Such an approach, broadly characterised as self-sovereign identity, could work as follows:
- Users would install a digital wallet to their smartphone, and use this to generate a unique pair of digital keys (the basis of modern cryptography). Unlike traditional username / password combinations where credentials are stored on a central server, the user’s private key will never be known to anyone else.
- Users would then provide their public key to identity authorities, and receive digitally signed attestations that would be stored in their digital wallet. This would be the digital equivalent of the safe place where you currently store your passport and other important papers; the difference is that digital versions cannot be altered or counterfeited.
- Users would share these digitally signed attestations with third parties as required (e.g. to prove eligibility to work), and use their private key to sign any related documents. The digital signatures involved would give the counterparty confidence in what is being asserted without requiring a central system to intermediate the interaction.
As well as addressing the centralisation and oversharing challenges of traditional identity systems, this approach also opens up the potential for other uses of technology to streamline processes and reduce bureaucracy. In cases where the individual is physically present, it would be possible to for bank managers, landlords or employers for example to check facial biometrics against a digitally signed photograph shared from the user’s digital wallet, significantly reducing the risk of identity theft. And for online transactions, a personally controlled digital identity could be the foundation for reorienting public services around the citizen. Estonia has led the way on this front. For example, digital health records belong to citizens, are walled off from other data unless the citizen chooses otherwise, while there is an indelible record of anyone else that has accessed them.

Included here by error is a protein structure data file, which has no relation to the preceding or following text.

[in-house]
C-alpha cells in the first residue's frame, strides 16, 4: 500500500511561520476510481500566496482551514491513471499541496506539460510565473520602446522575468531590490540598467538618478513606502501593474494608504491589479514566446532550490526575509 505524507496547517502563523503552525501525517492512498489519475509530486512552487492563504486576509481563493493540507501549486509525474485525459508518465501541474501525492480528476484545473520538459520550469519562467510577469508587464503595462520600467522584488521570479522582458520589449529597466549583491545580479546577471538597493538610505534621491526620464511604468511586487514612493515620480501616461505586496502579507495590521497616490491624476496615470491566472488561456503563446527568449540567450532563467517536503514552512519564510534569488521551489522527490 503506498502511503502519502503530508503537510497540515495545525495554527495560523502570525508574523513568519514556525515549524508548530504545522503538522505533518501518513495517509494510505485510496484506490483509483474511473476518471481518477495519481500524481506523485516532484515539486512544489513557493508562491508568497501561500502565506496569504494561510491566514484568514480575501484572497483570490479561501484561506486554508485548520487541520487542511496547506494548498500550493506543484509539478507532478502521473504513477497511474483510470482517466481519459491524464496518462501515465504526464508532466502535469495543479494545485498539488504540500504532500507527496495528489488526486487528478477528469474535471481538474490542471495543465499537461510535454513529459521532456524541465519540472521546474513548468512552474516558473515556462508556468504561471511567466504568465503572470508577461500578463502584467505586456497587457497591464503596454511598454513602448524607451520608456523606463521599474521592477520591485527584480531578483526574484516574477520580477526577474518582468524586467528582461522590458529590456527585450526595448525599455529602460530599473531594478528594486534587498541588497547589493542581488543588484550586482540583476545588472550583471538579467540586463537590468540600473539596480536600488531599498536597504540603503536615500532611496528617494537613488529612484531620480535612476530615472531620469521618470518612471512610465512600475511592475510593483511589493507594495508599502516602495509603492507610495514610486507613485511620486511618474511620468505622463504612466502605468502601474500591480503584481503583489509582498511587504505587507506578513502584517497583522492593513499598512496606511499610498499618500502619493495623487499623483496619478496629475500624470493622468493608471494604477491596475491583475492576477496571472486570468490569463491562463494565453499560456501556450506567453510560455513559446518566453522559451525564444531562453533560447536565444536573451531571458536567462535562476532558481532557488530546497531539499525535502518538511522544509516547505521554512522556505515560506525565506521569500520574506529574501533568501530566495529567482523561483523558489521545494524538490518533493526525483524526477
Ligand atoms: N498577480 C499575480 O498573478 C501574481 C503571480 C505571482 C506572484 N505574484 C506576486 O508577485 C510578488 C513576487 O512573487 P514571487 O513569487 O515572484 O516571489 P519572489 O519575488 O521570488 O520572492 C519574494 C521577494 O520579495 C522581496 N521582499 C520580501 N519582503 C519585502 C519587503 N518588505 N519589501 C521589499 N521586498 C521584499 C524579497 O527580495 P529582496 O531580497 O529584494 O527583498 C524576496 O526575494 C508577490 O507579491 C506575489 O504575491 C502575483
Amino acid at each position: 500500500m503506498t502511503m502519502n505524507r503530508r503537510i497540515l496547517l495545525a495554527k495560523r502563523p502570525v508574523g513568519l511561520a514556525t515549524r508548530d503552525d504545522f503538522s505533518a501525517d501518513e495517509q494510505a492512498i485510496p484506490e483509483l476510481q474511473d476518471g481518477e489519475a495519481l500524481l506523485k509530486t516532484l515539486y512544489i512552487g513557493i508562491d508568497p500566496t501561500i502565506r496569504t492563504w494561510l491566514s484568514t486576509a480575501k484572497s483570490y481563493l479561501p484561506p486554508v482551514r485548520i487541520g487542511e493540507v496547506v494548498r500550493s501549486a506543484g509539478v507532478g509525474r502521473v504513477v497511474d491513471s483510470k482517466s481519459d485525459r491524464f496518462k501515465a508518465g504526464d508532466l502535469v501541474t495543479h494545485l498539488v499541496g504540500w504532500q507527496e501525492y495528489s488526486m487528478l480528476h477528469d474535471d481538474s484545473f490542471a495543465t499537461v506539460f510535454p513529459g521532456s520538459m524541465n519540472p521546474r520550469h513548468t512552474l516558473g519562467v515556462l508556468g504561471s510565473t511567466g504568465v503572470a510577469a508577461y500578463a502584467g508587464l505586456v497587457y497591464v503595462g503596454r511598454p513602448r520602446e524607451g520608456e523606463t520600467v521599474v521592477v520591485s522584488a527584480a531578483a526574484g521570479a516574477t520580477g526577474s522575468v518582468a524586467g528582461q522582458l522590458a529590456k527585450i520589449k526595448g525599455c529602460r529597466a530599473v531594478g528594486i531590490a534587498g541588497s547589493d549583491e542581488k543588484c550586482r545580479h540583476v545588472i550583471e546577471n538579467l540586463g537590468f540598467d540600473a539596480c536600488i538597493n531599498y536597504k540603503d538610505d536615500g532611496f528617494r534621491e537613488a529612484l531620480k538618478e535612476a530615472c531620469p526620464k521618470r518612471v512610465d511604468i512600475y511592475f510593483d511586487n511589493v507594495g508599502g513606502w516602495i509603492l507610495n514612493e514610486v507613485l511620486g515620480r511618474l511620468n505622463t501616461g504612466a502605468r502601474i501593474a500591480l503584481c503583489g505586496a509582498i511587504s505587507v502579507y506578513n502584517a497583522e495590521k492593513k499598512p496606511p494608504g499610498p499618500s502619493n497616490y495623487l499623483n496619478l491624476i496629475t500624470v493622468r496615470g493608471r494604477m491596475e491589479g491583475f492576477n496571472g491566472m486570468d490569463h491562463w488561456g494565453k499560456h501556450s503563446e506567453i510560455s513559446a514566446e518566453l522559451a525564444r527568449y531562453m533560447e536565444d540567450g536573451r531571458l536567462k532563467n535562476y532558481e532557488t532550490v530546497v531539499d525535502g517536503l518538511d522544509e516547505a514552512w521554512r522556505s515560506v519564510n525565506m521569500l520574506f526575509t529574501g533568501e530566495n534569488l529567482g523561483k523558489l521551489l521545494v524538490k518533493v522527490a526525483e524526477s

Smartphones also make it possible to leapfrog some of the costs associated with cards and card readers in traditional electronic ID systems. However, digital inclusion remains a relevant factor, and there may be a need to issue devices to individuals who are unable to provide their own. It would also be relatively easy for new residents to get set up, although a requirement would remain for existing identity authorities to issue digitally signed attestations, and the process for this would need to be properly staffed and resourced.2